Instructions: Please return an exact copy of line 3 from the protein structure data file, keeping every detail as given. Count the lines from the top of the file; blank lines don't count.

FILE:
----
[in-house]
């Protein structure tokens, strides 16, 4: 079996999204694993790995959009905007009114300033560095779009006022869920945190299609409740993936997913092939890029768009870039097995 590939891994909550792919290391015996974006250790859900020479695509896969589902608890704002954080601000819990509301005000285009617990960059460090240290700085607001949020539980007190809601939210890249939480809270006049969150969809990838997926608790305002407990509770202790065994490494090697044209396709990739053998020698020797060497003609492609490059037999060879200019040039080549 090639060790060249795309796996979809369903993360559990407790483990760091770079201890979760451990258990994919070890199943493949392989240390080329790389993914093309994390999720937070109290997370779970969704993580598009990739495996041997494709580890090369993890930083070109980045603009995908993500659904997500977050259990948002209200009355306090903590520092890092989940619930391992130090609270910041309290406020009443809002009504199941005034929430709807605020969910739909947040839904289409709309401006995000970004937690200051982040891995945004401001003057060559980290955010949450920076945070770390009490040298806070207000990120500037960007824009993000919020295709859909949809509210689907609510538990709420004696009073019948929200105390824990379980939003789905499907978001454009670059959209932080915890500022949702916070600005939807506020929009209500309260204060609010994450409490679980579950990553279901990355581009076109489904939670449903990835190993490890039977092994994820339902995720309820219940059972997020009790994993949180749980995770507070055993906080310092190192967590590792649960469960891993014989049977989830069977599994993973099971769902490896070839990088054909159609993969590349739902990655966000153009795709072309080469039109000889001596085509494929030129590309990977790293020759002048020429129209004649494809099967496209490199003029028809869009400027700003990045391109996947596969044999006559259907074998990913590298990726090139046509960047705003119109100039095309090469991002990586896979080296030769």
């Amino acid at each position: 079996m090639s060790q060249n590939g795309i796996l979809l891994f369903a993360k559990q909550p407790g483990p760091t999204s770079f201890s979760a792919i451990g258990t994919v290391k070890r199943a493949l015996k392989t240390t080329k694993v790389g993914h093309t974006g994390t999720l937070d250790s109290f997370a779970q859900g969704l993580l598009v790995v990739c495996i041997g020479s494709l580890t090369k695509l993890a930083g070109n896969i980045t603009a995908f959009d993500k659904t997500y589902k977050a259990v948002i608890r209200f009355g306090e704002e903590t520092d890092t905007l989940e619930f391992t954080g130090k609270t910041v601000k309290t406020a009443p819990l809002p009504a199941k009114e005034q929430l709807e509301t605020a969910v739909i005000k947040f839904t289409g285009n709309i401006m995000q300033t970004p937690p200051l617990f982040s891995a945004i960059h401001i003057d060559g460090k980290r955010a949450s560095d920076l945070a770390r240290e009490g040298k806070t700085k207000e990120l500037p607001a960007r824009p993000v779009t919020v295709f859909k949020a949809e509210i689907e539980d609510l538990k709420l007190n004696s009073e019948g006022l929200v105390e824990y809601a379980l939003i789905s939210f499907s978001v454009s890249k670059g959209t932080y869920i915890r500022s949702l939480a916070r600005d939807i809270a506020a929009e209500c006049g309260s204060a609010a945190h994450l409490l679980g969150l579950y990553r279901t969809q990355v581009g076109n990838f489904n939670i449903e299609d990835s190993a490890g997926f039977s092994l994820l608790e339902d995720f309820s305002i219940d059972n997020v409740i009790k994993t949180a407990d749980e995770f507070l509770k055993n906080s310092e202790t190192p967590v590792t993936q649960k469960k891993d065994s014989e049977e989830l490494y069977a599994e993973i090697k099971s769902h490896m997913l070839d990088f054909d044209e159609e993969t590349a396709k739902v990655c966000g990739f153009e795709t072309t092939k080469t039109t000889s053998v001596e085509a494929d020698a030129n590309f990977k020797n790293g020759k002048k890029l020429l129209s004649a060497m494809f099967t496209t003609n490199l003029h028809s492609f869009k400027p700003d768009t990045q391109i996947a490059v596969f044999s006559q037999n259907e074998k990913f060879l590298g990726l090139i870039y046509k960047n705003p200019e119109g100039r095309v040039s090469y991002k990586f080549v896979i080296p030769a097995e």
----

């Amino acid at each position: 079996m090639s060790q060249n590939g795309i796996l979809l891994f369903a993360k559990q909550p407790g483990p760091t999204s770079f201890s979760a792919i451990g258990t994919v290391k070890r199943a493949l015996k392989t240390t080329k694993v790389g993914h093309t974006g994390t999720l937070d250790s109290f997370a779970q859900g969704l993580l598009v790995v990739c495996i041997g020479s494709l580890t090369k695509l993890a930083g070109n896969i980045t603009a995908f959009d993500k659904t997500y589902k977050a259990v948002i608890r209200f009355g306090e704002e903590t520092d890092t905007l989940e619930f391992t954080g130090k609270t910041v601000k309290t406020a009443p819990l809002p009504a199941k009114e005034q929430l709807e509301t605020a969910v739909i005000k947040f839904t289409g285009n709309i401006m995000q300033t970004p937690p200051l617990f982040s891995a945004i960059h401001i003057d060559g460090k980290r955010a949450s560095d920076l945070a770390r240290e009490g040298k806070t700085k207000e990120l500037p607001a960007r824009p993000v779009t919020v295709f859909k949020a949809e509210i689907e539980d609510l538990k709420l007190n004696s009073e019948g006022l929200v105390e824990y809601a379980l939003i789905s939210f499907s978001v454009s890249k670059g959209t932080y869920i915890r500022s949702l939480a916070r600005d939807i809270a506020a929009e209500c006049g309260s204060a609010a945190h994450l409490l679980g969150l579950y990553r279901t969809q990355v581009g076109n990838f489904n939670i449903e299609d990835s190993a490890g997926f039977s092994l994820l608790e339902d995720f309820s305002i219940d059972n997020v409740i009790k994993t949180a407990d749980e995770f507070l509770k055993n906080s310092e202790t190192p967590v590792t993936q649960k469960k891993d065994s014989e049977e989830l490494y069977a599994e993973i090697k099971s769902h490896m997913l070839d990088f054909d044209e159609e993969t590349a396709k739902v990655c966000g990739f153009e795709t072309t092939k080469t039109t000889s053998v001596e085509a494929d020698a030129n590309f990977k020797n790293g020759k002048k890029l020429l129209s004649a060497m494809f099967t496209t003609n490199l003029h028809s492609f869009k400027p700003d768009t990045q391109i996947a490059v596969f044999s006559q037999n259907e074998k990913f060879l590298g990726l090139i870039y046509k960047n705003p200019e119109g100039r095309v040039s090469y991002k990586f080549v896979i080296p030769a097995e």